By Bilal Hafeez 16-08-2019
In: post | Europe Geopolitics US

Why we can’t just blame rising inequality for the growth of populism around the world (The Conversation, 4 min read)

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Trump’s triumph is commonly attributed to the marginalised voters favouring his populism, fuelled by a rage against rising income inequality. This research by Brian Nolan, Professor of Social Policy at Oxford University, shows, however, that the widespread rise of populism in other Western countries can be attributed instead to a general distrust in economic conditions. On a similar note, we came across a humorous article by Jim O’Neill, a former banker and UK Treasury Minister, now Chair of Chatham House, who explores how Western leaders are blindly following Trump’s populist playbook because his precedence makes them feel that now ‘it’s allowed’. O’Neill believes that the Fed can’t be a saviour for Trump’s reckless behaviour and that growth will be driven by the Chinese, not the American middle class.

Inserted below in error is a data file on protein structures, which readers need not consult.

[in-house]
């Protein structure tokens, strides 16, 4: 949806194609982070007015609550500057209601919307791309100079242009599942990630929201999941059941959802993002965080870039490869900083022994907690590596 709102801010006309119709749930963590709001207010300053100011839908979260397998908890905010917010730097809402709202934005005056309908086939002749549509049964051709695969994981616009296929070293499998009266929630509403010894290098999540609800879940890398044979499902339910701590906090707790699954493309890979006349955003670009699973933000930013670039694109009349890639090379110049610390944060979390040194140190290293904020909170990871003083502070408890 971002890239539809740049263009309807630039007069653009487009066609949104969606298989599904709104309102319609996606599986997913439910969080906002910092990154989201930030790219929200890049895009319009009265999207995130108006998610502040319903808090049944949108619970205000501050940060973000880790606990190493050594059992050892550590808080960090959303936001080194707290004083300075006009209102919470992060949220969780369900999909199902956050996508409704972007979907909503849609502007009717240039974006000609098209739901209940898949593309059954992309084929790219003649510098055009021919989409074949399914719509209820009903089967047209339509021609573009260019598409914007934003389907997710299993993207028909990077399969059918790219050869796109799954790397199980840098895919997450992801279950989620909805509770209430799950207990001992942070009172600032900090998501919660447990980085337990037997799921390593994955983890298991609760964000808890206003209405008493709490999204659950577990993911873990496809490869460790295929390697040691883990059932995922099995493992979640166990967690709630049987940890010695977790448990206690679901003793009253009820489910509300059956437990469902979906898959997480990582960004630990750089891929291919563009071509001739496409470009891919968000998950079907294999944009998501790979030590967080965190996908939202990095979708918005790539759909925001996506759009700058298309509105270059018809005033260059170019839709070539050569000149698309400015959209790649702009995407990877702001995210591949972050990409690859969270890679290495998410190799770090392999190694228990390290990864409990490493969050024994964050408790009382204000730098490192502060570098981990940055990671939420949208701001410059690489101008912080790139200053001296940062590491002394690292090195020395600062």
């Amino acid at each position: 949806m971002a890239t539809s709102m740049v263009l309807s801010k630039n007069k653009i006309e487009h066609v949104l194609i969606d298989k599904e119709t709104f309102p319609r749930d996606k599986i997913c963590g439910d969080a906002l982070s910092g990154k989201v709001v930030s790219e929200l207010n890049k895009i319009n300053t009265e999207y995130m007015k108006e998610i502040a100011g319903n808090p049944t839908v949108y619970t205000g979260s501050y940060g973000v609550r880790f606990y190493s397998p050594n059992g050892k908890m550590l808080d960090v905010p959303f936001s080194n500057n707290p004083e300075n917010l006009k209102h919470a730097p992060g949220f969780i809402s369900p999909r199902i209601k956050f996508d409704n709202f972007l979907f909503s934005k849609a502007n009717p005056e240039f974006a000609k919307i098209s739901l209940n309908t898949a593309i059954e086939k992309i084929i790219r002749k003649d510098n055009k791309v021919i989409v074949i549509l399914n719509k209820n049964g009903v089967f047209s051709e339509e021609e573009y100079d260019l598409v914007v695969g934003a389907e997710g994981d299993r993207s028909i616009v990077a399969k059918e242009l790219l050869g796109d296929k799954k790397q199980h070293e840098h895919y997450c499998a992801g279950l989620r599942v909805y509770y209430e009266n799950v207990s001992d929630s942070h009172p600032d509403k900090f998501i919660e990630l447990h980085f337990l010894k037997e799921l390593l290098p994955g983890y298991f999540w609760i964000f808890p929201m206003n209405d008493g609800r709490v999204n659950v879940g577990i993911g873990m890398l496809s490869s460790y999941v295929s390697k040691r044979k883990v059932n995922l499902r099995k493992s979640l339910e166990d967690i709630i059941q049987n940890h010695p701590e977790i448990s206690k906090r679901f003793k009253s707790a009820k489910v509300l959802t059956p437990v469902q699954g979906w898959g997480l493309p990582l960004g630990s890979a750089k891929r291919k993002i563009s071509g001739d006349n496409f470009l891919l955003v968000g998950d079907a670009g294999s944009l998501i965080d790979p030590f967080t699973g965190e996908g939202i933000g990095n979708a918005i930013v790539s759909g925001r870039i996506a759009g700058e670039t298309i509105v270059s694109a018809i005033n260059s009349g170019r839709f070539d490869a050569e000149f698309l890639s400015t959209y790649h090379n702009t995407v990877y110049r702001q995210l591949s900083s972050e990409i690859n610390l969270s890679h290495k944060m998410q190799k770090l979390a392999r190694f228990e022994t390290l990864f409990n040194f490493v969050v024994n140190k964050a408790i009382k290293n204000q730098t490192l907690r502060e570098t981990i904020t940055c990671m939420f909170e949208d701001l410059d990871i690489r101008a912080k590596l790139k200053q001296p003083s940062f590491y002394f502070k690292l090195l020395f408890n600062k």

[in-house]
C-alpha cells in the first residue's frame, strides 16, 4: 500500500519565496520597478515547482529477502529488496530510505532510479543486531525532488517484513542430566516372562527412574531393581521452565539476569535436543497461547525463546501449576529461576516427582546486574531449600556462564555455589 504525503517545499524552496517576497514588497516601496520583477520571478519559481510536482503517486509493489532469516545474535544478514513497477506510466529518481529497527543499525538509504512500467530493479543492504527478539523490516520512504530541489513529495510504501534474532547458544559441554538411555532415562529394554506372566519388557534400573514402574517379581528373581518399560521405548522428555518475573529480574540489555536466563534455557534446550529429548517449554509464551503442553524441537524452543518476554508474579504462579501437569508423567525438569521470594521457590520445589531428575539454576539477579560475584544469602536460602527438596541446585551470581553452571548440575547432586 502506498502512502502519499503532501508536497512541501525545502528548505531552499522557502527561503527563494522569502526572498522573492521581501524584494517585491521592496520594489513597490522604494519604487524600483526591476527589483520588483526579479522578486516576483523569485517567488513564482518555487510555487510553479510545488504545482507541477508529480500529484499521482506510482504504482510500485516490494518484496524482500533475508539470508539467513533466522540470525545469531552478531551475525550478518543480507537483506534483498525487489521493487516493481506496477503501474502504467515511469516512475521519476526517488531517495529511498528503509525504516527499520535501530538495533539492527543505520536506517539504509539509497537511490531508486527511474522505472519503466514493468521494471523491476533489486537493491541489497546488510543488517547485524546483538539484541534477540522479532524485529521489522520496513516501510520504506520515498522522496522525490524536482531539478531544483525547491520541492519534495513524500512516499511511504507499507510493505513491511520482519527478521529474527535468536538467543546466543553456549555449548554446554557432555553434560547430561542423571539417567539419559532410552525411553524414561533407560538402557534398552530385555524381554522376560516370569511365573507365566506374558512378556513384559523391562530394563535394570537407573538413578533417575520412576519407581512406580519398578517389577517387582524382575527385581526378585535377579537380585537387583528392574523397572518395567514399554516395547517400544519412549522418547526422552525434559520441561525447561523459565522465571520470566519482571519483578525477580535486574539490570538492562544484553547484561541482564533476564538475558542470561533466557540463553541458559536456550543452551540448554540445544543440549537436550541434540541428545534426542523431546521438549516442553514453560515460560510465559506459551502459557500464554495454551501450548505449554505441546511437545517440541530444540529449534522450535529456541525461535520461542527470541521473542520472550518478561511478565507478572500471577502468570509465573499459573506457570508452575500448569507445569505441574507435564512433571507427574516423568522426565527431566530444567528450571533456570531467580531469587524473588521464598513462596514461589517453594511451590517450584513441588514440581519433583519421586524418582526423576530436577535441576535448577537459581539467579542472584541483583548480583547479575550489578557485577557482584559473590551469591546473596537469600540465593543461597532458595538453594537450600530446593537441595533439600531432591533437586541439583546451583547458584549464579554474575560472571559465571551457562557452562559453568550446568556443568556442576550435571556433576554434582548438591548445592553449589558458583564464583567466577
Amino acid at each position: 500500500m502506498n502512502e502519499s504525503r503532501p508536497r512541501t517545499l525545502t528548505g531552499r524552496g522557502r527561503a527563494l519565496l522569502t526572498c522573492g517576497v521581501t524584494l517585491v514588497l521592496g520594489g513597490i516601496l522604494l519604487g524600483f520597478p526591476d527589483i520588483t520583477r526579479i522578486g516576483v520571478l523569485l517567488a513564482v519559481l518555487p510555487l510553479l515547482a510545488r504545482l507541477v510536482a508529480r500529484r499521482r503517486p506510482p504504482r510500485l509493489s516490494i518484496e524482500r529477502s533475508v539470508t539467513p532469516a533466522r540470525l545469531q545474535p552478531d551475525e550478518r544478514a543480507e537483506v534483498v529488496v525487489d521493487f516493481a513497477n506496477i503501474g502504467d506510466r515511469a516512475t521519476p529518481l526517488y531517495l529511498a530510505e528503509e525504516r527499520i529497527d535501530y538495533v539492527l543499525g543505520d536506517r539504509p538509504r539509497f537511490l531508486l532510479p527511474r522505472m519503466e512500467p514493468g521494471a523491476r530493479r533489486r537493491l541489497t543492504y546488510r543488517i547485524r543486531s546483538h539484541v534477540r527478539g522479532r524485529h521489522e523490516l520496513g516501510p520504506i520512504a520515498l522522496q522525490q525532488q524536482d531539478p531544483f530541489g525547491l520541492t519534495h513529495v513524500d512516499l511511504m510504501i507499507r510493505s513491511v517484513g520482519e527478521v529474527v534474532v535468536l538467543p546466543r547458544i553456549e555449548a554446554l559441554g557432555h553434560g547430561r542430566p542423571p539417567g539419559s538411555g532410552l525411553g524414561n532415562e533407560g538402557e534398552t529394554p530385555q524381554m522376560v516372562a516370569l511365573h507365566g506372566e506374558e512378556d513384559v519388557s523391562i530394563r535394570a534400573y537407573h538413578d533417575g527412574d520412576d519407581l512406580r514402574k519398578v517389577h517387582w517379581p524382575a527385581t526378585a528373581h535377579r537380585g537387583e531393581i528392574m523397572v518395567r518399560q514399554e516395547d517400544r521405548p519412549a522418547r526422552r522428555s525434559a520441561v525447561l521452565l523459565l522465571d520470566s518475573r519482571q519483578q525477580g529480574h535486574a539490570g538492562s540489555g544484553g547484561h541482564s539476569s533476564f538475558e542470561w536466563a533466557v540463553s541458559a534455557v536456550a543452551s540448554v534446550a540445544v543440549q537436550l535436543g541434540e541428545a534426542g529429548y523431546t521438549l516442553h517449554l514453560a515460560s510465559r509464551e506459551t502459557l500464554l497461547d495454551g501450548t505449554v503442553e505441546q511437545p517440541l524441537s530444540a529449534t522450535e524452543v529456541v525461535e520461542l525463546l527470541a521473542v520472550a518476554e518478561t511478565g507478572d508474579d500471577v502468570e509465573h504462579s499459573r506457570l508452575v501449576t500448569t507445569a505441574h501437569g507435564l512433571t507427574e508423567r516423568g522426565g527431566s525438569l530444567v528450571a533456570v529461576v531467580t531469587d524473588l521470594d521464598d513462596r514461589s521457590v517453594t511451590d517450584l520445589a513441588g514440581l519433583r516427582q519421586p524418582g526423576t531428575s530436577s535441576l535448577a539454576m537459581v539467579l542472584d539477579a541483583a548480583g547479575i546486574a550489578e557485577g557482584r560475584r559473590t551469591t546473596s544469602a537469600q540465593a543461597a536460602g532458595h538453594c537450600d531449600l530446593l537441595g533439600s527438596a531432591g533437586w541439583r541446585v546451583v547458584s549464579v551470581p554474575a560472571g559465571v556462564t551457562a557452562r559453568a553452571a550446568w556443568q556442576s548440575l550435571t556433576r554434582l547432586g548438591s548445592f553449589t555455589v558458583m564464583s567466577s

Why does this matter? It has become somewhat trendy to condemn populism as the new plague of the West. While many of the new leaders might portray populist characteristics, it’s important to avoid getting bogged down by the label and focus on the tangible economic issues at play.

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